For a time they flourished, happy as any family had ever been, until the boy showed himself to be... unusual.------
Soon the stinging cool of the morning air covered her feet and she was slowly birthed from the tree. Within seconds she felt both breeze and sunlight washing over her as her toes moved about in the earth. Red light played at the edge of her vision, and she tried desperately to stretch back into the ground beneath her, unwilling to yet open her eyes.
Yes, they had called her. It hadn’t been imagination that woke her. She stretched her arms and stood high on her toes, feeling the muscles throughout this body tense and pulse beneath her soft, pale skin. The light danced around her, reflecting from her beautiful hair and eyes, playing along the curves and shallows of her perfect body, which could never be ravaged by time or illness.
With her hands and feet bound, she was forced to watch her husband be hung from the gallows. For the first time since she left the woods, she remembered the Nedari's warnings against the humans. Men, women, and children looked on with a sickening curiosity as the rope pulled tight around his neck... Many cheered at the sound of his frail, human spine giving way.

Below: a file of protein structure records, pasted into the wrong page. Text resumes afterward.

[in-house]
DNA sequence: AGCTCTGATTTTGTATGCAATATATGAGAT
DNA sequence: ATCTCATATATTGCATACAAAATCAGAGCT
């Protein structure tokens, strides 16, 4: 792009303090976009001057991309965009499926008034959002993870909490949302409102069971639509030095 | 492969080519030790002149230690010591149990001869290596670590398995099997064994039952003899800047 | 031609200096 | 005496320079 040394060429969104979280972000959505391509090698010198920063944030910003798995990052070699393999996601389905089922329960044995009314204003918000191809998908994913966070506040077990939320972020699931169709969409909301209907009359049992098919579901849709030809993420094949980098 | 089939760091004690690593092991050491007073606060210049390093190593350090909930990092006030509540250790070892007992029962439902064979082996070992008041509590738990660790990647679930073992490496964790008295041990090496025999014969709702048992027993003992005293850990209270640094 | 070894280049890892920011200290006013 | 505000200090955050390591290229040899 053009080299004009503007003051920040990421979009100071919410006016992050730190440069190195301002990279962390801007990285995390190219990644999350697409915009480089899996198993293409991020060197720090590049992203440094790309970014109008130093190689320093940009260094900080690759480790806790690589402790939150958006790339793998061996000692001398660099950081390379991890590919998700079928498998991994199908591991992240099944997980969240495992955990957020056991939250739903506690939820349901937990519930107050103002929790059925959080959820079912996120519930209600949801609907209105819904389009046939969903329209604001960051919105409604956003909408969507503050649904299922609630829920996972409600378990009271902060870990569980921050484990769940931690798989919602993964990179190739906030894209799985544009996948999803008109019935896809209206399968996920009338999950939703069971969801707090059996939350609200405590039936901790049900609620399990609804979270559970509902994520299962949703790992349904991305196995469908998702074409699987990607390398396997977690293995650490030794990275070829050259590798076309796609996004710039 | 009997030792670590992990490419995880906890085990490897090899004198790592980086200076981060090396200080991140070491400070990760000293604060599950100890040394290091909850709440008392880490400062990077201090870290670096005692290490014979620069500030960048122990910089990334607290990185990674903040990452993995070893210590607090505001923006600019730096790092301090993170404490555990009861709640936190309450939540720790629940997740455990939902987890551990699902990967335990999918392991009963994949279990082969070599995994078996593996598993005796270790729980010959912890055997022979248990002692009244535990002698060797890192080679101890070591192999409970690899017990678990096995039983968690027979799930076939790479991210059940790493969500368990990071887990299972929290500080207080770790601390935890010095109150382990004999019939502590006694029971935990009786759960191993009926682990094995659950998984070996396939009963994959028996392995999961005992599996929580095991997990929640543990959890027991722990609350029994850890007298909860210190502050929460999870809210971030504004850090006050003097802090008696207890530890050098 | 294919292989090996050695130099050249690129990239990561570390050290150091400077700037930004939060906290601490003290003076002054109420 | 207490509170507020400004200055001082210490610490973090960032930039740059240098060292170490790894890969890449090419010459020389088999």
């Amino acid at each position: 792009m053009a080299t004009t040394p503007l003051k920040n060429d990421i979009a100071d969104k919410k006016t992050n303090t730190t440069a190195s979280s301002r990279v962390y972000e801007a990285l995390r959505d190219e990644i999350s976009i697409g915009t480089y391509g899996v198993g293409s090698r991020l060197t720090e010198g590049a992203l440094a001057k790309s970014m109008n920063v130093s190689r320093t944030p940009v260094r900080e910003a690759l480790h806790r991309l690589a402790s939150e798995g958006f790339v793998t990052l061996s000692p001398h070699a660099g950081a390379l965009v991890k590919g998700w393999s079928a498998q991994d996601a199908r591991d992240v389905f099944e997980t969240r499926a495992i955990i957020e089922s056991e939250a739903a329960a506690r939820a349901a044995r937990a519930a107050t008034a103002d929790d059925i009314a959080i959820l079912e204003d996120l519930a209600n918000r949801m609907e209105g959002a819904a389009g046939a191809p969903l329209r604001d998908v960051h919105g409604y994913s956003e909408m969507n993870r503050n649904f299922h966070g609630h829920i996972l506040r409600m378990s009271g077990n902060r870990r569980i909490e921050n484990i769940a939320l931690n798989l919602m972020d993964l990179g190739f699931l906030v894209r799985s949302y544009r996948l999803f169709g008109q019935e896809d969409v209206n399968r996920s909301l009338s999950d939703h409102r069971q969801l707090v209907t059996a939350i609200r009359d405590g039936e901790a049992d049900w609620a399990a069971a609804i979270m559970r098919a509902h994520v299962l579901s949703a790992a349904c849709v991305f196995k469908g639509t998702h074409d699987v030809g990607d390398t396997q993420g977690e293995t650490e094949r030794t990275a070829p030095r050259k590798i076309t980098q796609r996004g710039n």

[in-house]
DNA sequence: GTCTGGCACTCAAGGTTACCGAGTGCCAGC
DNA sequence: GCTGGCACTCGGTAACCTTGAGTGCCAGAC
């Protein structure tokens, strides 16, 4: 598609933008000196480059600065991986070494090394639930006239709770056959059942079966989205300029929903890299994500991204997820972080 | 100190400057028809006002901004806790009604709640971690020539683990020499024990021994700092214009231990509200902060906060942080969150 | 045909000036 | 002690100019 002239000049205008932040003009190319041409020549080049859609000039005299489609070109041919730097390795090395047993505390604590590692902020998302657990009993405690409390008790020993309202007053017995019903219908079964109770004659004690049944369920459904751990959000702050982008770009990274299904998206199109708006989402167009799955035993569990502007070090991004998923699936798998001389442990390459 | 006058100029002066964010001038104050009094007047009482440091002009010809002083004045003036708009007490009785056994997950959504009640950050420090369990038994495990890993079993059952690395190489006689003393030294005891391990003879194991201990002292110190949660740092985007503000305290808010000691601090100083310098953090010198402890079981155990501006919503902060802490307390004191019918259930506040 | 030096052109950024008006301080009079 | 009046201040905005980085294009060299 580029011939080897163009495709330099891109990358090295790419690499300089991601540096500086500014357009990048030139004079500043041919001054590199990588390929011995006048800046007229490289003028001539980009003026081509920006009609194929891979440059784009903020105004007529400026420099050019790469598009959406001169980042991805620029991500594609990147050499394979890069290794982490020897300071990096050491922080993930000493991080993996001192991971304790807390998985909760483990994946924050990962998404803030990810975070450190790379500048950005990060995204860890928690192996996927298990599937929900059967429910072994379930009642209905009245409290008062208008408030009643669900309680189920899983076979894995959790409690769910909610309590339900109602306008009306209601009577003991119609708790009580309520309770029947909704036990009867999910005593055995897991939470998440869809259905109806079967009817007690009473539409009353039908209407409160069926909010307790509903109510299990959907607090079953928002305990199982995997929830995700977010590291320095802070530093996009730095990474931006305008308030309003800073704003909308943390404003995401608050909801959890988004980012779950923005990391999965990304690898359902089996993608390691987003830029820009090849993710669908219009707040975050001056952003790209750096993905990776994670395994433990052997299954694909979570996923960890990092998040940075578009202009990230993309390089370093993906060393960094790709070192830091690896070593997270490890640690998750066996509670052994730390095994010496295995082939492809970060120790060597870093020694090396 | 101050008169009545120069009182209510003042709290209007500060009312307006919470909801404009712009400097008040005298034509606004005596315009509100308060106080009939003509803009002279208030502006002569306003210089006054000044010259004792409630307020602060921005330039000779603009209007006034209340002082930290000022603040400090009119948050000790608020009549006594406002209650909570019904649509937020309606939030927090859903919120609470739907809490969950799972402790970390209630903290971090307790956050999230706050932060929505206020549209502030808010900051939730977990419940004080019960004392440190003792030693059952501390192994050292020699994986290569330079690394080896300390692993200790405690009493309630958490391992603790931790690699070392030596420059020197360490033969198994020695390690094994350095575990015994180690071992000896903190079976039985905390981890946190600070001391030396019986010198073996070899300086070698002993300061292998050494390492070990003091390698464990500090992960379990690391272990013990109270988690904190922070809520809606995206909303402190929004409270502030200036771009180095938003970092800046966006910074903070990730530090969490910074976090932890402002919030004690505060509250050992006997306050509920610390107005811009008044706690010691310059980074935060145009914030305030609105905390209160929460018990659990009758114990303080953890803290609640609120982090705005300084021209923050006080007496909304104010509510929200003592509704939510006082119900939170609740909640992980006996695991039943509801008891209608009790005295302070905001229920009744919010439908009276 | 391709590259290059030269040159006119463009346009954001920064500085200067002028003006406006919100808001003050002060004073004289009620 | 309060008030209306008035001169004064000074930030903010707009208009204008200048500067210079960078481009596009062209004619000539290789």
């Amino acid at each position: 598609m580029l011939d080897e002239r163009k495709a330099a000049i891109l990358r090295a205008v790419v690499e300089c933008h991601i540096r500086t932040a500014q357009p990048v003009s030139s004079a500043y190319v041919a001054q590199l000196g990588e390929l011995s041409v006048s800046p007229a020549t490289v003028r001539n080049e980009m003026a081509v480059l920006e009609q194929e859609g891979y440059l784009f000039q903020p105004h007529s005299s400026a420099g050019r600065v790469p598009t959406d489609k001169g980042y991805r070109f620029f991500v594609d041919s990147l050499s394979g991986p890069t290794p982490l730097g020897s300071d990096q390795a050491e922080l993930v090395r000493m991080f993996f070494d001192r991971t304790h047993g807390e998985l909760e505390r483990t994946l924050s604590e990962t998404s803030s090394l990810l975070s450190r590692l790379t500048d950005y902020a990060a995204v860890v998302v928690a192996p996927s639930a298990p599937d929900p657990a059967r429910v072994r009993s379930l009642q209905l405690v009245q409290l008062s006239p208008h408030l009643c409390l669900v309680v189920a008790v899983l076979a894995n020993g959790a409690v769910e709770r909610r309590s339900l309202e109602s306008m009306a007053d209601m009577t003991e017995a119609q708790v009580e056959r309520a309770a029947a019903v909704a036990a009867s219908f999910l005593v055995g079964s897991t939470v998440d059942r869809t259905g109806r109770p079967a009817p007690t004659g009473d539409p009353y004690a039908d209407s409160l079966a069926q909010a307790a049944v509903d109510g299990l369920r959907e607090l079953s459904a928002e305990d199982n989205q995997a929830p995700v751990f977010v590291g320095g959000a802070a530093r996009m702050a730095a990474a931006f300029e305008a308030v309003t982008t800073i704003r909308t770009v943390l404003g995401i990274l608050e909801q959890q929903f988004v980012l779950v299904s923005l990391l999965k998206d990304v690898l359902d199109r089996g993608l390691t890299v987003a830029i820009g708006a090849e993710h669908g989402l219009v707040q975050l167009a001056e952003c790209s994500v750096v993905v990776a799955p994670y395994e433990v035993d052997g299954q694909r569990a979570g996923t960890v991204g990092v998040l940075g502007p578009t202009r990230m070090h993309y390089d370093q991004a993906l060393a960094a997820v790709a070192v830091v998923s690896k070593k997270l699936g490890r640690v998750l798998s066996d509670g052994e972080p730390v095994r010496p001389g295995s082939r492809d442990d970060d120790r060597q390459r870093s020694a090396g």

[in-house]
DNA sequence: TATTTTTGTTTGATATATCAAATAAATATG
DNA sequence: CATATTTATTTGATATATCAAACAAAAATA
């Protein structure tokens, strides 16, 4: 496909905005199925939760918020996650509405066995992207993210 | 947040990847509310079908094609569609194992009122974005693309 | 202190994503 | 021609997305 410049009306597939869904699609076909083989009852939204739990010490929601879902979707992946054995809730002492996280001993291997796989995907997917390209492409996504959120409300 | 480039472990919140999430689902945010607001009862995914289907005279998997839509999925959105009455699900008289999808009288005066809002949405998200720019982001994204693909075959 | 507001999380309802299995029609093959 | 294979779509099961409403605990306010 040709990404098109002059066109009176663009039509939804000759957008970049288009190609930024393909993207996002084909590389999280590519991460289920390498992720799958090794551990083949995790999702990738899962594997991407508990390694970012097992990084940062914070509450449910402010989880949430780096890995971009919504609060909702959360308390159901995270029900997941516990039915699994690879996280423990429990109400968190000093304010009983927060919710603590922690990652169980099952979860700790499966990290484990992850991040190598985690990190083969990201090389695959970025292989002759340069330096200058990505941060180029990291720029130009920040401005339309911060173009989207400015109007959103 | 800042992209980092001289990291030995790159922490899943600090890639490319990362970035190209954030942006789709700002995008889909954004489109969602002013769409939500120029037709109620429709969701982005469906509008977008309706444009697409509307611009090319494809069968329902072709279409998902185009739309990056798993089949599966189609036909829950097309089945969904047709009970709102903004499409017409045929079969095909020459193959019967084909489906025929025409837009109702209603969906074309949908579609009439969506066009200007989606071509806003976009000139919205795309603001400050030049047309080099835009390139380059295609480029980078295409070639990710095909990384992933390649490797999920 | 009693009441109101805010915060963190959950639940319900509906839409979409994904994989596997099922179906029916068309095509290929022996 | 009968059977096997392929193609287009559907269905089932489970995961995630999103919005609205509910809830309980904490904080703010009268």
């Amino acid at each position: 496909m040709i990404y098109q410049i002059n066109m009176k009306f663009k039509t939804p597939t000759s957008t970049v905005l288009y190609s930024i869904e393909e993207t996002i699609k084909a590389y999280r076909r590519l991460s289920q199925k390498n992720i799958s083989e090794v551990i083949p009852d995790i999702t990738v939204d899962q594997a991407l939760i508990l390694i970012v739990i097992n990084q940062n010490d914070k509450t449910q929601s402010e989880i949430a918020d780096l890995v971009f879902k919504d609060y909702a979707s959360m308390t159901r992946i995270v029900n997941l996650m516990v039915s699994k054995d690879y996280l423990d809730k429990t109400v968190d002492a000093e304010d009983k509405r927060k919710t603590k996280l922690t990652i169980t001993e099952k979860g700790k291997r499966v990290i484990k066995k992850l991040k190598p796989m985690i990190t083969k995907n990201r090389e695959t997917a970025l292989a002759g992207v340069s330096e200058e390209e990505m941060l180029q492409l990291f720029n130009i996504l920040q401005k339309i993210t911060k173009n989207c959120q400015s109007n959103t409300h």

She was dragged to the edge of the woods by a man on a horse, her flesh was torn against the earth, but that pain was nothing compared to the pain she felt, knowing that her son rode along beside her.
“They let you live because I asked them to,” he said as they cut her bindings. “Goodbye, Mother.”------
She drew in a deep breath, relishing the feeling of the cool air making its way into her mouth and nose, along her throat, and finally into her lungs. Breathing was the only thing these frail bodies could do that felt anything like being within her tree.
They knew. She had returned to them after such a long absence and the collective knowledge was spreading. Her body began to warm, she felt her heart pound beneath her chest, forcing blood through the rest of her limbs and organs. She breathed deeply again.
She opened her eyes. Everything was yellow and red. White circles and jagged sparks popped in and out of view as her eyes tried to adjust to the light they had so long been without. She stood still, and slowly the light divided itself from the shadow.
Leaves rustled all around her as her children similarly came out from their own sleeping places. They were all waking from their own rest to see her, greet her, and bathe in her very presence. Something had disturbed them, and therefore disturbed her.
One by one they came, kneeling at her feet, acknowledging her dominion over them. She was Mother and she protected them. She would find what had disturbed her children, made them frightened, and she would unleash her power.
She looked down on them, kneeling, and allowed a smile to curve her lips. “Yes, my children, I am here, your Dori has returned to you.”------